Through Cubemate‘s guiding hand, I came across Watson Phillips Norman‘s Todd Norman’s thoughts on planning and creativity. The gist of the article is that people like one double first from Oxford in physics and mathematics are bad planners because they’re too smart, while humble and empathetic enthusiasts of pop culture and media who occupy a grey zone between creativity and ignorance are great planners because they are dumb. A good test of this hypothesis would involve a generation of systematic hiring of Ph.D.-carrying anthropologists (oddly omitted by Todd), archaeologists (understandably omitted by Todd), sociologists, psychologists and other social scientists for planning positions around the globe and an improved curriculum for these young professionals that would include applied training for product design, advertsing, PR and business strategy consultancy. Anecdotal cases of Nobel laureauts not being able to establish a rapport with an art director are hardly convincing. Alternatively, in order to fully exploit their teams of planners and not relegate them to self-deprecating advisors to all-powerful creatives, ad agencies should start working with the clients and the consumers at an earlier stage in the evolution of the relationship between the latter two. Product innovation, business strategy, field research into corporate and consumer culture are just the few trends that may help “planners” find their unique identity, an identity rooted not in imagination and not in rationality (both of these remain within the “known”) but in the discovery of the “unknown” about human culture and behavior. That’s how originally anthropology built its brand equity.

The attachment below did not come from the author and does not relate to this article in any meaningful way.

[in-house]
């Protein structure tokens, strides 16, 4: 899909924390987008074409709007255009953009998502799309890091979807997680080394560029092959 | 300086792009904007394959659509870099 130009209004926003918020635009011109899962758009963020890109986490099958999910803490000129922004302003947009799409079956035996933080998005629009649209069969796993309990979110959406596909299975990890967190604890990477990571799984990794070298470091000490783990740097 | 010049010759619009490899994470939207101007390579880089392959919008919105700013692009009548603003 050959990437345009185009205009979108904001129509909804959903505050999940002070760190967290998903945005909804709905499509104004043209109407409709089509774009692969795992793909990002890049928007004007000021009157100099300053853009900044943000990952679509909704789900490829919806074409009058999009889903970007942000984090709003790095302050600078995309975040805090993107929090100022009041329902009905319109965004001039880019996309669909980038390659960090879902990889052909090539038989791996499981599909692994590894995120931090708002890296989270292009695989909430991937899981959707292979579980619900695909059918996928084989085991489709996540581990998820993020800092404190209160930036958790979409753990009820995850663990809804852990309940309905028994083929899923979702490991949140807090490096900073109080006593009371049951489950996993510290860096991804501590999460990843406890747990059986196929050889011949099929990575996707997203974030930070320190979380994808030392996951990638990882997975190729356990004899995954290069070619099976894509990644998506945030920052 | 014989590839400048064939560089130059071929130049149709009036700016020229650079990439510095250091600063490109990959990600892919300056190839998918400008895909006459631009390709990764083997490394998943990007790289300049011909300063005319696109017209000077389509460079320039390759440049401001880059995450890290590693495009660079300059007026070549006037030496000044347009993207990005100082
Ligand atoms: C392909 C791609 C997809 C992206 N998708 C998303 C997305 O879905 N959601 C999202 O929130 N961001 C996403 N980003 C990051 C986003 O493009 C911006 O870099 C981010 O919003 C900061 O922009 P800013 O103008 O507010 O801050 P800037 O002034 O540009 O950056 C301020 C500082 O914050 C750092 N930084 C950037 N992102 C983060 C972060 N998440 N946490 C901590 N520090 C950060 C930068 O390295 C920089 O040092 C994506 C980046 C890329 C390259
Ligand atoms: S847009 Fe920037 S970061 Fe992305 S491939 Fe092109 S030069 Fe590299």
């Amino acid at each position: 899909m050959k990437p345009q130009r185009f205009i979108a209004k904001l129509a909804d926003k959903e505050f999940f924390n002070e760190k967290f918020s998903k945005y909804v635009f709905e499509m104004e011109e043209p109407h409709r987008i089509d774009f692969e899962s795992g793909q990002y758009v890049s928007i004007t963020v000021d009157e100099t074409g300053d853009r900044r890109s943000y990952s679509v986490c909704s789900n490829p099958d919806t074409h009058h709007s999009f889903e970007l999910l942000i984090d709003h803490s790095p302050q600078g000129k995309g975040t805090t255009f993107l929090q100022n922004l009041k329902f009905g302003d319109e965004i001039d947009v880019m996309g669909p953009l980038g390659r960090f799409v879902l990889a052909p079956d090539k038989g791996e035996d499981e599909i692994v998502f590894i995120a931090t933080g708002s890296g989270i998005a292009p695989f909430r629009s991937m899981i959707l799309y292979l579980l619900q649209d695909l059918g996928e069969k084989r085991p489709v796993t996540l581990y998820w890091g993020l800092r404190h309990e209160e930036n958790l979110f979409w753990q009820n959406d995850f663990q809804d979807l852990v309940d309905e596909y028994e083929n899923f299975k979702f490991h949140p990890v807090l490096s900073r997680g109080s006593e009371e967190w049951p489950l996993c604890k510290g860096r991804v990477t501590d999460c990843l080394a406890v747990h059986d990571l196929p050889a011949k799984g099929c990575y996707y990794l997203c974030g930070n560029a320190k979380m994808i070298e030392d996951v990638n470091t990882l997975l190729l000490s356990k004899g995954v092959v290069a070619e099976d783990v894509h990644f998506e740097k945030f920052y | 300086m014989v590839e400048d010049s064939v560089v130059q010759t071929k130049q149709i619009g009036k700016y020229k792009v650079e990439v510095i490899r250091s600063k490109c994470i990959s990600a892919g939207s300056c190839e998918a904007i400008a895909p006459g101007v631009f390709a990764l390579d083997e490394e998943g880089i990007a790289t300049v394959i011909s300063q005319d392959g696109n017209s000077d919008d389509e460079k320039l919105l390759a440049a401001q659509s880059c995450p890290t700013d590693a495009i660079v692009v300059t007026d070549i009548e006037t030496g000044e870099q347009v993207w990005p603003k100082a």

I attached a photo of a pen-as-toothbrush that I’ve picked up at a dentist office for a reason. This mutant is, in my opinion, a symbol of what a planner, a strategist, and an applied anthropologist is. He has to be able to inspire creatives and to remain detached from their creative process just to let it flow naturally and not be bummed by a “wrong course.” But on the other end, he has to be able to author a brand/business strategy, a cultural analysis of a political campaign, a semiotic analysis of old ads, and a case study of an ad campaign that he’s just let go of in order to recapture it later on a new level of execution. Finally he should be prepared to write a book of his own experiences doing all that. There’s definitely a grain of truth in Todd’s article, and a good balance of hardcore analytics with serendipity makes a great planner, but the wonderful workings of this mechanism still need to be explicated in order to salvage Todd’s thoughts from falling into a grey zone between banality and failure.